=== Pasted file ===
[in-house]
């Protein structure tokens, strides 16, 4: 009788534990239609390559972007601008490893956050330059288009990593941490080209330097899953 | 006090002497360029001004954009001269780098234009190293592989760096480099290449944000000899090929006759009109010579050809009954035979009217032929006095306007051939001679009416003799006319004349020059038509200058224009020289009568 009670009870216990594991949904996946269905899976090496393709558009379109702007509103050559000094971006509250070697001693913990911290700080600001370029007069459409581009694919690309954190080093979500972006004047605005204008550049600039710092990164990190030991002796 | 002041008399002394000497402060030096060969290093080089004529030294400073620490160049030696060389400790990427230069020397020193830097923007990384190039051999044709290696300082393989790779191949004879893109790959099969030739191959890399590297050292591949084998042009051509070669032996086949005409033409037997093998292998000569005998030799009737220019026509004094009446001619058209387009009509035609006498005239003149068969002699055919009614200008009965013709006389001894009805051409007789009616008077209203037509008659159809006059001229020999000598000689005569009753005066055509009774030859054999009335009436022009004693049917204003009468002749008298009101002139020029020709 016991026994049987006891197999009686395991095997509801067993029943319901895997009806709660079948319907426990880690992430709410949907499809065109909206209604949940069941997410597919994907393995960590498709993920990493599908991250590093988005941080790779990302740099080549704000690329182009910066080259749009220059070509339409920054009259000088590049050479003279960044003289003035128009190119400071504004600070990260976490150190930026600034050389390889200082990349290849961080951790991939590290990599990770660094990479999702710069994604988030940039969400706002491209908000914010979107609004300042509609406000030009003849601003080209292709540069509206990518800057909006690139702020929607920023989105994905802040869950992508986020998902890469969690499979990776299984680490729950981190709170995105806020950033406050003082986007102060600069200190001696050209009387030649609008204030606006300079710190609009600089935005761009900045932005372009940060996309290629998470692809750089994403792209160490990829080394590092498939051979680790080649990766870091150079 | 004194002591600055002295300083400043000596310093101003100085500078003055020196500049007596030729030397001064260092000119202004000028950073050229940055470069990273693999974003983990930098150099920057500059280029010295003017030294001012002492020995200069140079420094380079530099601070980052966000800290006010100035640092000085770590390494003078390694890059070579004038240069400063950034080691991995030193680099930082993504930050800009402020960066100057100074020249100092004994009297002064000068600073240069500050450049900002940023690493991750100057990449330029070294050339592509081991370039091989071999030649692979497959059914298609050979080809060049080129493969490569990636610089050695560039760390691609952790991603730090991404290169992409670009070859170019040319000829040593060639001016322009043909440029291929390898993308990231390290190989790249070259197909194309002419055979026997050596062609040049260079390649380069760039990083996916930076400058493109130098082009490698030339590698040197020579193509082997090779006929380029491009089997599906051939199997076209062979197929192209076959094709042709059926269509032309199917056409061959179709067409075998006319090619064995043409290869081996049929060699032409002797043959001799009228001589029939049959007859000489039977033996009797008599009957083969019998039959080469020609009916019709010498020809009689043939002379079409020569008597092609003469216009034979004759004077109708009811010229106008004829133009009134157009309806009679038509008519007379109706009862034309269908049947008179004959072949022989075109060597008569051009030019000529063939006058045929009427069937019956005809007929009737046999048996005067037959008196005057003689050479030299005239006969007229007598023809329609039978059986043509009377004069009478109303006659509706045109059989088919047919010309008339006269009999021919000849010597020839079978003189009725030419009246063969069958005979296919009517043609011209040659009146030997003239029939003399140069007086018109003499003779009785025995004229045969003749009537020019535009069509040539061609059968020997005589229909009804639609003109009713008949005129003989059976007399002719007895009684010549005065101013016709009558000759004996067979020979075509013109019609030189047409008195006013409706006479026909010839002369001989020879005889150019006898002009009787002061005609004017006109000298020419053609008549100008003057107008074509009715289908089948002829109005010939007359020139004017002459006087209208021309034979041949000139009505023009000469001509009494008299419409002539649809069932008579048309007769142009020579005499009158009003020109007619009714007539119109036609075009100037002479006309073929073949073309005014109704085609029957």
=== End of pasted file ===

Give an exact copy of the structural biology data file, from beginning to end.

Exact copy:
[in-house]
């Protein structure tokens, strides 16, 4: 009788534990239609390559972007601008490893956050330059288009990593941490080209330097899953 | 006090002497360029001004954009001269780098234009190293592989760096480099290449944000000899090929006759009109010579050809009954035979009217032929006095306007051939001679009416003799006319004349020059038509200058224009020289009568 009670009870216990594991949904996946269905899976090496393709558009379109702007509103050559000094971006509250070697001693913990911290700080600001370029007069459409581009694919690309954190080093979500972006004047605005204008550049600039710092990164990190030991002796 | 002041008399002394000497402060030096060969290093080089004529030294400073620490160049030696060389400790990427230069020397020193830097923007990384190039051999044709290696300082393989790779191949004879893109790959099969030739191959890399590297050292591949084998042009051509070669032996086949005409033409037997093998292998000569005998030799009737220019026509004094009446001619058209387009009509035609006498005239003149068969002699055919009614200008009965013709006389001894009805051409007789009616008077209203037509008659159809006059001229020999000598000689005569009753005066055509009774030859054999009335009436022009004693049917204003009468002749008298009101002139020029020709 016991026994049987006891197999009686395991095997509801067993029943319901895997009806709660079948319907426990880690992430709410949907499809065109909206209604949940069941997410597919994907393995960590498709993920990493599908991250590093988005941080790779990302740099080549704000690329182009910066080259749009220059070509339409920054009259000088590049050479003279960044003289003035128009190119400071504004600070990260976490150190930026600034050389390889200082990349290849961080951790991939590290990599990770660094990479999702710069994604988030940039969400706002491209908000914010979107609004300042509609406000030009003849601003080209292709540069509206990518800057909006690139702020929607920023989105994905802040869950992508986020998902890469969690499979990776299984680490729950981190709170995105806020950033406050003082986007102060600069200190001696050209009387030649609008204030606006300079710190609009600089935005761009900045932005372009940060996309290629998470692809750089994403792209160490990829080394590092498939051979680790080649990766870091150079 | 004194002591600055002295300083400043000596310093101003100085500078003055020196500049007596030729030397001064260092000119202004000028950073050229940055470069990273693999974003983990930098150099920057500059280029010295003017030294001012002492020995200069140079420094380079530099601070980052966000800290006010100035640092000085770590390494003078390694890059070579004038240069400063950034080691991995030193680099930082993504930050800009402020960066100057100074020249100092004994009297002064000068600073240069500050450049900002940023690493991750100057990449330029070294050339592509081991370039091989071999030649692979497959059914298609050979080809060049080129493969490569990636610089050695560039760390691609952790991603730090991404290169992409670009070859170019040319000829040593060639001016322009043909440029291929390898993308990231390290190989790249070259197909194309002419055979026997050596062609040049260079390649380069760039990083996916930076400058493109130098082009490698030339590698040197020579193509082997090779006929380029491009089997599906051939199997076209062979197929192209076959094709042709059926269509032309199917056409061959179709067409075998006319090619064995043409290869081996049929060699032409002797043959001799009228001589029939049959007859000489039977033996009797008599009957083969019998039959080469020609009916019709010498020809009689043939002379079409020569008597092609003469216009034979004759004077109708009811010229106008004829133009009134157009309806009679038509008519007379109706009862034309269908049947008179004959072949022989075109060597008569051009030019000529063939006058045929009427069937019956005809007929009737046999048996005067037959008196005057003689050479030299005239006969007229007598023809329609039978059986043509009377004069009478109303006659509706045109059989088919047919010309008339006269009999021919000849010597020839079978003189009725030419009246063969069958005979296919009517043609011209040659009146030997003239029939003399140069007086018109003499003779009785025995004229045969003749009537020019535009069509040539061609059968020997005589229909009804639609003109009713008949005129003989059976007399002719007895009684010549005065101013016709009558000759004996067979020979075509013109019609030189047409008195006013409706006479026909010839002369001989020879005889150019006898002009009787002061005609004017006109000298020419053609008549100008003057107008074509009715289908089948002829109005010939007359020139004017002459006087209208021309034979041949000139009505023009000469001509009494008299419409002539649809069932008579048309007769142009020579005499009158009003020109007619009714007539119109036609075009100037002479006309073929073949073309005014109704085609029957």